In Vietnam, the estimated detection rate poorly reaches 54% (WHO tuberculosis country profile, 2009). The vast majority of the detected cases are hospital-registered patients. This indicates that a large proportion of patients would not be included in the samples of studies based only on hospital-registered patients. A bias is thus expected given that TB patients who come to hospitals generally do so because of severe symptoms. Since there are evidences for phenotypic differences (including virulence) in M. tuberculosis isolates of different genotypes [9], we can expect the genetic assemblage of the isolates from hospital patients to be different from those isolated from patients found by active case detection in the population.

In this study, we aimed at characterizing the genotypic composition and diversity of M. tuberculosis isolates in the northern plain of Vietnam and at investigating how they are affected by sampling. To this purpose, we used two sample sets collected from the northern plain of Red river delta, one of the most densely populated regions in Vietnam. The first one includes isolates passively collected from hospitals in Ha Noi and Ha Tay provinces, whereas the second one includes isolates from an active screening for TB patients in the general population in Hung Yen province. These provinces are proximate and defined according to the pre-2009 administrative divisions. In the analysis we corrected for a possible confounding location effect by categorizing Ha Noi province (the capital) as urban and the two other ones as rural. Other possible confounding factors, such as patients' age and gender were also accounted for in the study.

Results

Genotypic composition and diversity of M. tuberculosis strains in northern plain of Vietnam

A total of 221 M. tuberculosis isolates were analyzed by different typing schemes. Results are shown in table S1 and figure S1. The spoligotyping generated 53 spoligo patterns. Out of these 53 spoligo patterns, 38 patterns (200 isolates) were found in the SITVITWEB, and 15 patterns (21 isolates), designated as spoligotype nvn1 to nvn15, were not found in the database. The upper clades of the nvn spoligotypes were defined using SPOTCLUST and revised by MIRU-VNTRplus. All defined lineage/sub-lineage were determined with a probability of more than 0.99 except the clade of nvn5 with a probability of 0.97. All the other ones were designated as U (undesignated). Among the nvn spoligotypes, we found a cluster of 6 isolates, which were all found in the same district of Chuong My (Ha Tay province) and share the same new spoligo pattern nvn7. The nvn7 spoligotype was identified as belonging to EAI5 sub-lineage by SPOTCLUST (table 1).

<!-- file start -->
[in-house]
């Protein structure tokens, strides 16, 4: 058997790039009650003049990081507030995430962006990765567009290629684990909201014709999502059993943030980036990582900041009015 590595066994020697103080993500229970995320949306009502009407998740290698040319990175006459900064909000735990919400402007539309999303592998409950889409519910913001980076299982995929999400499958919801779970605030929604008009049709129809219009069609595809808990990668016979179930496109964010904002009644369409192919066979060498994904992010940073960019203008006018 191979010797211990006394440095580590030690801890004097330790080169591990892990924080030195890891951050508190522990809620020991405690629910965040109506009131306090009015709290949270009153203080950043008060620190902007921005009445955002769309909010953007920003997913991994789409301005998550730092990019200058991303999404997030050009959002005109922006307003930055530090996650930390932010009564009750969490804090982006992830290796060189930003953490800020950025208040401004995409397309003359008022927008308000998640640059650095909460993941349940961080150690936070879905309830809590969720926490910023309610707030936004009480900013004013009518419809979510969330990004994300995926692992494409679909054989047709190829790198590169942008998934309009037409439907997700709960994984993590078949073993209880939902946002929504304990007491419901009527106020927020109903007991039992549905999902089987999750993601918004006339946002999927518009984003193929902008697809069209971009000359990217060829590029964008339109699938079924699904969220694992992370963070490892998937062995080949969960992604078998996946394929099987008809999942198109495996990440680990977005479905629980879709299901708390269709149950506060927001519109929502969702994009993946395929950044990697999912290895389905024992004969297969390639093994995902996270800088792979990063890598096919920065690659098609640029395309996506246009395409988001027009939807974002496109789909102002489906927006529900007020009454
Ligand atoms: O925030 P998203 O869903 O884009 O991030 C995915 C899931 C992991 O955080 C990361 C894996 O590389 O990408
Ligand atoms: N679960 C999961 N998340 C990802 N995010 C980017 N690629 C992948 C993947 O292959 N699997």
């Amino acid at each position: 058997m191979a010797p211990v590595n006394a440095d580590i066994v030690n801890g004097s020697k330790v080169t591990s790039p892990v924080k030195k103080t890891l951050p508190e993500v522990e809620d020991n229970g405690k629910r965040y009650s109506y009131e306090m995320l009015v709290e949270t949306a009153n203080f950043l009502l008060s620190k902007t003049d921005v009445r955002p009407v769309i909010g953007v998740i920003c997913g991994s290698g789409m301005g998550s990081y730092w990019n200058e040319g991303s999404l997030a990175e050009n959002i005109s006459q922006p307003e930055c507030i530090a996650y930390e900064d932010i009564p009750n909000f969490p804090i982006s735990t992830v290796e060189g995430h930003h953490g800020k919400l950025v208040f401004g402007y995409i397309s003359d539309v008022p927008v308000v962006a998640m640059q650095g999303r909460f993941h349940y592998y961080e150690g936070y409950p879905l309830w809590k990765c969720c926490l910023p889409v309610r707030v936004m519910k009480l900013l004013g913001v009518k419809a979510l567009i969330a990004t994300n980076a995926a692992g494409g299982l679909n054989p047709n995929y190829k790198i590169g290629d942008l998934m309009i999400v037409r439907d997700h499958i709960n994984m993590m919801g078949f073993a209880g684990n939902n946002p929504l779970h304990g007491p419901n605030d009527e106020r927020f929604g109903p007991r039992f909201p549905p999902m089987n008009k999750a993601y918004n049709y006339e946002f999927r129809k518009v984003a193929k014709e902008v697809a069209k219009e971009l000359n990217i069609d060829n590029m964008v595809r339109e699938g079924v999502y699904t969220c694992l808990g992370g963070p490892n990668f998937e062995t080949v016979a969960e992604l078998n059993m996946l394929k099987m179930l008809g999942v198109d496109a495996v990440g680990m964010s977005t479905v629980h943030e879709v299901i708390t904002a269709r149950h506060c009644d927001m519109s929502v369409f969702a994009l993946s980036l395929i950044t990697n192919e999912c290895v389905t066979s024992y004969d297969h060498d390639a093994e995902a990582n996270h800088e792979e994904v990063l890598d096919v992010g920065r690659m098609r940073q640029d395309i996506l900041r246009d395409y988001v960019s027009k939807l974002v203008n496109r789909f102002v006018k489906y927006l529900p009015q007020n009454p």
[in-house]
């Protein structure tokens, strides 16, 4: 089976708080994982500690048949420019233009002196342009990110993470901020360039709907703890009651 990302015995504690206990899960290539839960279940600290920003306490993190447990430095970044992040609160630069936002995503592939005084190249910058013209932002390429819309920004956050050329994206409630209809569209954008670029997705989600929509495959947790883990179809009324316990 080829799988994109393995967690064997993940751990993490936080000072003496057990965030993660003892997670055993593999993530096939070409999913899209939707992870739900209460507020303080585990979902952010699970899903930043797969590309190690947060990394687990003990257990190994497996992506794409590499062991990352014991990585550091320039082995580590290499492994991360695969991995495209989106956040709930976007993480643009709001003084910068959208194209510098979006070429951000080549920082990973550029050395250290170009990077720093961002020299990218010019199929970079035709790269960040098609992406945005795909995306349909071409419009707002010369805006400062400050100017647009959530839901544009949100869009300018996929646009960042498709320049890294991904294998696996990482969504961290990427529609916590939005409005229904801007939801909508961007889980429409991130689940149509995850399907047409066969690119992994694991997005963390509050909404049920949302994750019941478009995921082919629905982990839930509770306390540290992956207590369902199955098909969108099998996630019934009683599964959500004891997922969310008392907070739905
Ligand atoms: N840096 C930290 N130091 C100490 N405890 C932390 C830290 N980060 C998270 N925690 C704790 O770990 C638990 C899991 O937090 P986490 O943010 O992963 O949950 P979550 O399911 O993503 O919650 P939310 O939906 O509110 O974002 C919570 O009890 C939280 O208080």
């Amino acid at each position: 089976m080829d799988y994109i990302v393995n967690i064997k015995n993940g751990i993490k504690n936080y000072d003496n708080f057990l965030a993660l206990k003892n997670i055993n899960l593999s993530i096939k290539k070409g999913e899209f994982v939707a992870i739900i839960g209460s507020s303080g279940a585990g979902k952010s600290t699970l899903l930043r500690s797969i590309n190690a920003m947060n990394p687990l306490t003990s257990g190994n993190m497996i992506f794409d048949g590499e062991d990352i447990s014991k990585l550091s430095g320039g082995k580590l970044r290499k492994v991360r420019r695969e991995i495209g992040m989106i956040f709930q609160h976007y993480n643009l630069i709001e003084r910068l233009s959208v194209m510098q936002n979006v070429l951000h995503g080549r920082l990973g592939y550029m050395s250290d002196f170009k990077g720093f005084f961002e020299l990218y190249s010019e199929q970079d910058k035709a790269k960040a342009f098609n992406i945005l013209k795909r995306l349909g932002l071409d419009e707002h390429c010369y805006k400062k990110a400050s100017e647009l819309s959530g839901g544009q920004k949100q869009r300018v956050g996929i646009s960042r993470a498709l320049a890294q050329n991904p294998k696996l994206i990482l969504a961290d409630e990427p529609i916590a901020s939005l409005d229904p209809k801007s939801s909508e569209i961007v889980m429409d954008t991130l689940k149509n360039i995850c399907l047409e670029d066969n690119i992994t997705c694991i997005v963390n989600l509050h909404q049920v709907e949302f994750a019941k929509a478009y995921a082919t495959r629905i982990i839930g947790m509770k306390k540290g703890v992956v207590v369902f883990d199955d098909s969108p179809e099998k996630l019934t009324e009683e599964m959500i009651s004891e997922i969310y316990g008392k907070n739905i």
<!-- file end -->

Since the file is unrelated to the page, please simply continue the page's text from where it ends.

The spoligotyping of our sample revealed 8 lineages and 13 sub-lineages (table 2). The isolates of Beijing and EAI lineages were the most predominant, accounting for the same proportion of 38.5% (85 isolates) each. The remaining 23.0% of the total samples included Haarlem (1.3%), LAM (1.7%), MANU (2.2%), T (8.1%), X (0.8%), Zero (0.4%) and the U (undesignated) strains (8.5%). Among the EAI lineage, EAI4-VNM was the most prevalent sub-lineage accounting for 25.3% (56 isolates) of the total samples, followed by EAI5 (11.7%) and EAI1-SOM (1.4%) (table 2).

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Table 2. Genotypic distribution of the studied M. tuberculosis strains.

https://doi.org/10.1371/journal.pone.0045553.t002

Twenty-one clusters (189 isolates) and 32 unique isolates were identified by spoligotyping. Among these clusters, the most frequent spoligotypes were the international types (SIT)_1 (Beijing), 37.1% (82 isolates), and SIT139 (EAI4-VNM), 18.6% (41 isolates). The other 15 clustered spoligotypes were shared by 2–7 isolates (table 2).

The 12 MIRU-VNTR typing further divided the 21 spoligo-clusters into 113 MIRU-VNTR profiles including 21 clusters (97 isolates) and 92 unique profiles. The clustering rate was 34.4%. Among the 21 clusters, there were 7 large clusters shared by 6 EAI5 isolates from Chuong My, 18, 17, 9 and 5 Beijing isolates, and 7 and 4 EIA4-VNM isolates. The next 14 clusters were small, shared by 2 isolates, excepted 2 clusters by 3 isolates.

The 97 clustered isolates determined by 12 MIRU-VNTR locus set were then typed by 15 MIRU-VNTR set (i.e. 9 additional loci were applied resulting in genotyping by 21 loci in total). Sixty-one MIRU-VNTR profiles including 16 clusters (52 isolates) and 45 unique profiles were generated. The clustering rate reduced to 16.3%. The sizes of the large Beijing clusters reduced to 10, 3, 2, 7 and 2 isolates, and those of the large EAI4-VNM clusters reduced to 2 and 3. Of the 14 small clusters, 9 remained the same, the other 5 were further divided into unique patterns. The isolates in each cluster of all the 14 small clusters of 2–3 isolates, identified after 15-MIRU-VNTR typing, were consistently found to be from patients living in the same district. All the 6 isolates from Chuong My district, sharing spoligotype nvn7, had identical 12- and 15-MIRU-VNTR profiles and were different from the MIRU types of all other strains that were typed. The 12-MIRU type of the isolates was named Mnvn26 (table S2).